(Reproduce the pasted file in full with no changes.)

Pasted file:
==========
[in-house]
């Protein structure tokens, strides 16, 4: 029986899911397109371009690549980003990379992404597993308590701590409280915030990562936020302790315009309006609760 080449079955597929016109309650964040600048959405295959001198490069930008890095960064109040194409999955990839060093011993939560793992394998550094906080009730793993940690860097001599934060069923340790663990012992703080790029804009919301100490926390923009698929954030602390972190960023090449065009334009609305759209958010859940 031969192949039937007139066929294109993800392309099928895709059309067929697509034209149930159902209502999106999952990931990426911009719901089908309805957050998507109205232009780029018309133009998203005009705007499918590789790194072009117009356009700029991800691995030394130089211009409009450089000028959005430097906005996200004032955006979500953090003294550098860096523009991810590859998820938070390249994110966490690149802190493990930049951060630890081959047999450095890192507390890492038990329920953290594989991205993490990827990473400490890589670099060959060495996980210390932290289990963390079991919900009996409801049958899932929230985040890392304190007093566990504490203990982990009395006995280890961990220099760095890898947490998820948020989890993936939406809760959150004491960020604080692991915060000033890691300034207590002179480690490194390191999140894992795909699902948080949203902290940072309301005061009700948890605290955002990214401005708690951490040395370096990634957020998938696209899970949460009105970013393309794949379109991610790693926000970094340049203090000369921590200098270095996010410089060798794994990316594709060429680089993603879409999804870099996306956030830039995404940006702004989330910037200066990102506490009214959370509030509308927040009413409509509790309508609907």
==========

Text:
[in-house]
């Protein structure tokens, strides 16, 4: 029986899911397109371009690549980003990379992404597993308590701590409280915030990562936020302790315009309006609760 080449079955597929016109309650964040600048959405295959001198490069930008890095960064109040194409999955990839060093011993939560793992394998550094906080009730793993940690860097001599934060069923340790663990012992703080790029804009919301100490926390923009698929954030602390972190960023090449065009334009609305759209958010859940 031969192949039937007139066929294109993800392309099928895709059309067929697509034209149930159902209502999106999952990931990426911009719901089908309805957050998507109205232009780029018309133009998203005009705007499918590789790194072009117009356009700029991800691995030394130089211009409009450089000028959005430097906005996200004032955006979500953090003294550098860096523009991810590859998820938070390249994110966490690149802190493990930049951060630890081959047999450095890192507390890492038990329920953290594989991205993490990827990473400490890589670099060959060495996980210390932290289990963390079991919900009996409801049958899932929230985040890392304190007093566990504490203990982990009395006995280890961990220099760095890898947490998820948020989890993936939406809760959150004491960020604080692991915060000033890691300034207590002179480690490194390191999140894992795909699902948080949203902290940072309301005061009700948890605290955002990214401005708690951490040395370096990634957020998938696209899970949460009105970013393309794949379109991610790693926000970094340049203090000369921590200098270095996010410089060798794994990316594709060429680089993603879409999804870099996306956030830039995404940006702004989330910037200066990102506490009214959370509030509308927040009413409509509790309508609907």